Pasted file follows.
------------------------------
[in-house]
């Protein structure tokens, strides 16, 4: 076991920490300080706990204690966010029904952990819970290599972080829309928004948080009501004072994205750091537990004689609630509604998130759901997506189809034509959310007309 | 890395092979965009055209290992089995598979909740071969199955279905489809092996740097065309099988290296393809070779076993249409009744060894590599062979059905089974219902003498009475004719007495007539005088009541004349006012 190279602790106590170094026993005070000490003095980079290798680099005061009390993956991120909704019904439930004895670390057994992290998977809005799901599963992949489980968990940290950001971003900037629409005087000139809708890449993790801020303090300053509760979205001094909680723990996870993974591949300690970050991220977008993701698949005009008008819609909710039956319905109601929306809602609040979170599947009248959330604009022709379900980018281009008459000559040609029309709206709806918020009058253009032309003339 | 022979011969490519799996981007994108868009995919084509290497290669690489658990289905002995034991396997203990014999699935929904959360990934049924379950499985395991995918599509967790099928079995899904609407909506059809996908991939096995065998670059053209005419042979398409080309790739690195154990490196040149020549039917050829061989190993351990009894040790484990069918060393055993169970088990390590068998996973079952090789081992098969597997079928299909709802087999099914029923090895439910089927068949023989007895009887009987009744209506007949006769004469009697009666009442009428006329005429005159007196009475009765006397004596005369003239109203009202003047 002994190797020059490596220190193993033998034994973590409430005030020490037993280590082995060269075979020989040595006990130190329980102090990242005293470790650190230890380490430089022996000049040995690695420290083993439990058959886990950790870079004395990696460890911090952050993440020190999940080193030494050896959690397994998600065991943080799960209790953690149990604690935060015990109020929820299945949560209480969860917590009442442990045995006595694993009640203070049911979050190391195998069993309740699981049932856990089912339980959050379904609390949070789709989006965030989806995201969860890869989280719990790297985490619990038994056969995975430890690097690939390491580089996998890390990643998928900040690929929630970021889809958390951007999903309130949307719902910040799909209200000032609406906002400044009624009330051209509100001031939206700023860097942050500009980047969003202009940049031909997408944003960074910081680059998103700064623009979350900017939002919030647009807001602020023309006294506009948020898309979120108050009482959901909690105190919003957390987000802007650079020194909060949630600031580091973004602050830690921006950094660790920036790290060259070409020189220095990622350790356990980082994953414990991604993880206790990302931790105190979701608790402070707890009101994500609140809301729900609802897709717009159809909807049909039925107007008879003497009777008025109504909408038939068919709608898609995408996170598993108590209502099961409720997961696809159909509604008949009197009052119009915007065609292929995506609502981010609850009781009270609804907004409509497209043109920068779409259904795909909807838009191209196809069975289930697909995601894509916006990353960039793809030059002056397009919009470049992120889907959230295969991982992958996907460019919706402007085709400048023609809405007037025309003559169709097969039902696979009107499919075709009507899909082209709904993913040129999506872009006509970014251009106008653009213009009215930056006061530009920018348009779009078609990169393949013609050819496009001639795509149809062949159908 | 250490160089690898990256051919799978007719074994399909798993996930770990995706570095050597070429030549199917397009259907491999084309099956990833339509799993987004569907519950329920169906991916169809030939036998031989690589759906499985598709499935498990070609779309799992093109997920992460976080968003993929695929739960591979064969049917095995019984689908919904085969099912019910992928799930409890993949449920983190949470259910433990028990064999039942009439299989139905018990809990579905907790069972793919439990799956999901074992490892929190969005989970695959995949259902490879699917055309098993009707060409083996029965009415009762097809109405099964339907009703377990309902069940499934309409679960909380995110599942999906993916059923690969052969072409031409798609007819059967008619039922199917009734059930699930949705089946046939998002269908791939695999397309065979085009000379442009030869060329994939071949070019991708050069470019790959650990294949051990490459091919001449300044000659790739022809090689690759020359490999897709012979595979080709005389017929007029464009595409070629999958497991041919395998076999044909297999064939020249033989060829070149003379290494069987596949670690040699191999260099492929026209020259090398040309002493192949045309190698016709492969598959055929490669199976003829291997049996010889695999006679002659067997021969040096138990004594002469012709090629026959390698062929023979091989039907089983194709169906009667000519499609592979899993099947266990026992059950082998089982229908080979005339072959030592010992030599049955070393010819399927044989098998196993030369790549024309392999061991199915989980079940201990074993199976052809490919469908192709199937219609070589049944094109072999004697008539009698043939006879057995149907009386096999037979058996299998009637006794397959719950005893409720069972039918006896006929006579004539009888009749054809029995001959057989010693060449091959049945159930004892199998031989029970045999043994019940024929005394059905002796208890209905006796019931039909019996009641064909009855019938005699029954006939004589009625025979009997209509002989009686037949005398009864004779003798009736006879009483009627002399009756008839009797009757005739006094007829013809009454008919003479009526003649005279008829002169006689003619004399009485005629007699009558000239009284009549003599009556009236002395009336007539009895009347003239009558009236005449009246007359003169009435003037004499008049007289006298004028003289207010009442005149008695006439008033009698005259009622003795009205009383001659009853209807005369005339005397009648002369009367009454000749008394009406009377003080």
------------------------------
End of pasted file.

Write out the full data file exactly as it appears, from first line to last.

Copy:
[in-house]
């Protein structure tokens, strides 16, 4: 076991920490300080706990204690966010029904952990819970290599972080829309928004948080009501004072994205750091537990004689609630509604998130759901997506189809034509959310007309 | 890395092979965009055209290992089995598979909740071969199955279905489809092996740097065309099988290296393809070779076993249409009744060894590599062979059905089974219902003498009475004719007495007539005088009541004349006012 190279602790106590170094026993005070000490003095980079290798680099005061009390993956991120909704019904439930004895670390057994992290998977809005799901599963992949489980968990940290950001971003900037629409005087000139809708890449993790801020303090300053509760979205001094909680723990996870993974591949300690970050991220977008993701698949005009008008819609909710039956319905109601929306809602609040979170599947009248959330604009022709379900980018281009008459000559040609029309709206709806918020009058253009032309003339 | 022979011969490519799996981007994108868009995919084509290497290669690489658990289905002995034991396997203990014999699935929904959360990934049924379950499985395991995918599509967790099928079995899904609407909506059809996908991939096995065998670059053209005419042979398409080309790739690195154990490196040149020549039917050829061989190993351990009894040790484990069918060393055993169970088990390590068998996973079952090789081992098969597997079928299909709802087999099914029923090895439910089927068949023989007895009887009987009744209506007949006769004469009697009666009442009428006329005429005159007196009475009765006397004596005369003239109203009202003047 002994190797020059490596220190193993033998034994973590409430005030020490037993280590082995060269075979020989040595006990130190329980102090990242005293470790650190230890380490430089022996000049040995690695420290083993439990058959886990950790870079004395990696460890911090952050993440020190999940080193030494050896959690397994998600065991943080799960209790953690149990604690935060015990109020929820299945949560209480969860917590009442442990045995006595694993009640203070049911979050190391195998069993309740699981049932856990089912339980959050379904609390949070789709989006965030989806995201969860890869989280719990790297985490619990038994056969995975430890690097690939390491580089996998890390990643998928900040690929929630970021889809958390951007999903309130949307719902910040799909209200000032609406906002400044009624009330051209509100001031939206700023860097942050500009980047969003202009940049031909997408944003960074910081680059998103700064623009979350900017939002919030647009807001602020023309006294506009948020898309979120108050009482959901909690105190919003957390987000802007650079020194909060949630600031580091973004602050830690921006950094660790920036790290060259070409020189220095990622350790356990980082994953414990991604993880206790990302931790105190979701608790402070707890009101994500609140809301729900609802897709717009159809909807049909039925107007008879003497009777008025109504909408038939068919709608898609995408996170598993108590209502099961409720997961696809159909509604008949009197009052119009915007065609292929995506609502981010609850009781009270609804907004409509497209043109920068779409259904795909909807838009191209196809069975289930697909995601894509916006990353960039793809030059002056397009919009470049992120889907959230295969991982992958996907460019919706402007085709400048023609809405007037025309003559169709097969039902696979009107499919075709009507899909082209709904993913040129999506872009006509970014251009106008653009213009009215930056006061530009920018348009779009078609990169393949013609050819496009001639795509149809062949159908 | 250490160089690898990256051919799978007719074994399909798993996930770990995706570095050597070429030549199917397009259907491999084309099956990833339509799993987004569907519950329920169906991916169809030939036998031989690589759906499985598709499935498990070609779309799992093109997920992460976080968003993929695929739960591979064969049917095995019984689908919904085969099912019910992928799930409890993949449920983190949470259910433990028990064999039942009439299989139905018990809990579905907790069972793919439990799956999901074992490892929190969005989970695959995949259902490879699917055309098993009707060409083996029965009415009762097809109405099964339907009703377990309902069940499934309409679960909380995110599942999906993916059923690969052969072409031409798609007819059967008619039922199917009734059930699930949705089946046939998002269908791939695999397309065979085009000379442009030869060329994939071949070019991708050069470019790959650990294949051990490459091919001449300044000659790739022809090689690759020359490999897709012979595979080709005389017929007029464009595409070629999958497991041919395998076999044909297999064939020249033989060829070149003379290494069987596949670690040699191999260099492929026209020259090398040309002493192949045309190698016709492969598959055929490669199976003829291997049996010889695999006679002659067997021969040096138990004594002469012709090629026959390698062929023979091989039907089983194709169906009667000519499609592979899993099947266990026992059950082998089982229908080979005339072959030592010992030599049955070393010819399927044989098998196993030369790549024309392999061991199915989980079940201990074993199976052809490919469908192709199937219609070589049944094109072999004697008539009698043939006879057995149907009386096999037979058996299998009637006794397959719950005893409720069972039918006896006929006579004539009888009749054809029995001959057989010693060449091959049945159930004892199998031989029970045999043994019940024929005394059905002796208890209905006796019931039909019996009641064909009855019938005699029954006939004589009625025979009997209509002989009686037949005398009864004779003798009736006879009483009627002399009756008839009797009757005739006094007829013809009454008919003479009526003649005279008829002169006689003619004399009485005629007699009558000239009284009549003599009556009236002395009336007539009895009347003239009558009236005449009246007359003169009435003037004499008049007289006298004028003289207010009442005149008695006439008033009698005259009622003795009205009383001659009853209807005369005339005397009648002369009367009454000749008394009406009377003080």